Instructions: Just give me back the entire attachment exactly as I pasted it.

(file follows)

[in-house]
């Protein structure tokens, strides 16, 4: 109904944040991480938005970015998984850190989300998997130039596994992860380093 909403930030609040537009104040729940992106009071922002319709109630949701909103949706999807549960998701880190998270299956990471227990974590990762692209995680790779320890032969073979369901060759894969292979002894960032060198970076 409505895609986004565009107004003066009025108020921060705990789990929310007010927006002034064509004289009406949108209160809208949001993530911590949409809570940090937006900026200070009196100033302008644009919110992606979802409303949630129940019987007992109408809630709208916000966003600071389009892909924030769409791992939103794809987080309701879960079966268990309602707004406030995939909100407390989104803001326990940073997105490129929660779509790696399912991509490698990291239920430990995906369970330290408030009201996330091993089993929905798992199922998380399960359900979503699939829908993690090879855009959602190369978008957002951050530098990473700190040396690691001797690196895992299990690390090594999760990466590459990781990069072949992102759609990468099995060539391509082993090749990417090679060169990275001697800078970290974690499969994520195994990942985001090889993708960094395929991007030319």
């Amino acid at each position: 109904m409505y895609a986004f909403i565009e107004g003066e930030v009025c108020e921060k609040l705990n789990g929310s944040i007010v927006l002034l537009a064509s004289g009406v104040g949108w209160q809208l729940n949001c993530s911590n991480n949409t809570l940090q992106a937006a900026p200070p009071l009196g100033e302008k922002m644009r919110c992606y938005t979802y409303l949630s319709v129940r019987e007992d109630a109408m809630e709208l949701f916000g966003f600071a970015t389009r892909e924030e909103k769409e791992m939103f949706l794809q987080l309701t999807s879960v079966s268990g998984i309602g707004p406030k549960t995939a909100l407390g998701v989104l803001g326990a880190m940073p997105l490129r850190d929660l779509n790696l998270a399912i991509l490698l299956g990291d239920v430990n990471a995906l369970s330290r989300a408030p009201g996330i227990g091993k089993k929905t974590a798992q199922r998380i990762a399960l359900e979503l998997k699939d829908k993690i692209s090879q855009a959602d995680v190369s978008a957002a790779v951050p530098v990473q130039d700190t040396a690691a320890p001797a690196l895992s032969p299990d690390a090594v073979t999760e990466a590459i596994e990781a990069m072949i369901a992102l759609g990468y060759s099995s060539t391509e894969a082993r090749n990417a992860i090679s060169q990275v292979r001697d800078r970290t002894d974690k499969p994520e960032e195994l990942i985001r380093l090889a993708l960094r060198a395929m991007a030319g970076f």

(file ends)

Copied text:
[in-house]
């Protein structure tokens, strides 16, 4: 109904944040991480938005970015998984850190989300998997130039596994992860380093 909403930030609040537009104040729940992106009071922002319709109630949701909103949706999807549960998701880190998270299956990471227990974590990762692209995680790779320890032969073979369901060759894969292979002894960032060198970076 409505895609986004565009107004003066009025108020921060705990789990929310007010927006002034064509004289009406949108209160809208949001993530911590949409809570940090937006900026200070009196100033302008644009919110992606979802409303949630129940019987007992109408809630709208916000966003600071389009892909924030769409791992939103794809987080309701879960079966268990309602707004406030995939909100407390989104803001326990940073997105490129929660779509790696399912991509490698990291239920430990995906369970330290408030009201996330091993089993929905798992199922998380399960359900979503699939829908993690090879855009959602190369978008957002951050530098990473700190040396690691001797690196895992299990690390090594999760990466590459990781990069072949992102759609990468099995060539391509082993090749990417090679060169990275001697800078970290974690499969994520195994990942985001090889993708960094395929991007030319």
């Amino acid at each position: 109904m409505y895609a986004f909403i565009e107004g003066e930030v009025c108020e921060k609040l705990n789990g929310s944040i007010v927006l002034l537009a064509s004289g009406v104040g949108w209160q809208l729940n949001c993530s911590n991480n949409t809570l940090q992106a937006a900026p200070p009071l009196g100033e302008k922002m644009r919110c992606y938005t979802y409303l949630s319709v129940r019987e007992d109630a109408m809630e709208l949701f916000g966003f600071a970015t389009r892909e924030e909103k769409e791992m939103f949706l794809q987080l309701t999807s879960v079966s268990g998984i309602g707004p406030k549960t995939a909100l407390g998701v989104l803001g326990a880190m940073p997105l490129r850190d929660l779509n790696l998270a399912i991509l490698l299956g990291d239920v430990n990471a995906l369970s330290r989300a408030p009201g996330i227990g091993k089993k929905t974590a798992q199922r998380i990762a399960l359900e979503l998997k699939d829908k993690i692209s090879q855009a959602d995680v190369s978008a957002a790779v951050p530098v990473q130039d700190t040396a690691a320890p001797a690196l895992s032969p299990d690390a090594v073979t999760e990466a590459i596994e990781a990069m072949i369901a992102l759609g990468y060759s099995s060539t391509e894969a082993r090749n990417a992860i090679s060169q990275v292979r001697d800078r970290t002894d974690k499969p994520e960032e195994l990942i985001r380093l090889a993708l960094r060198a395929m991007a030319g970076f």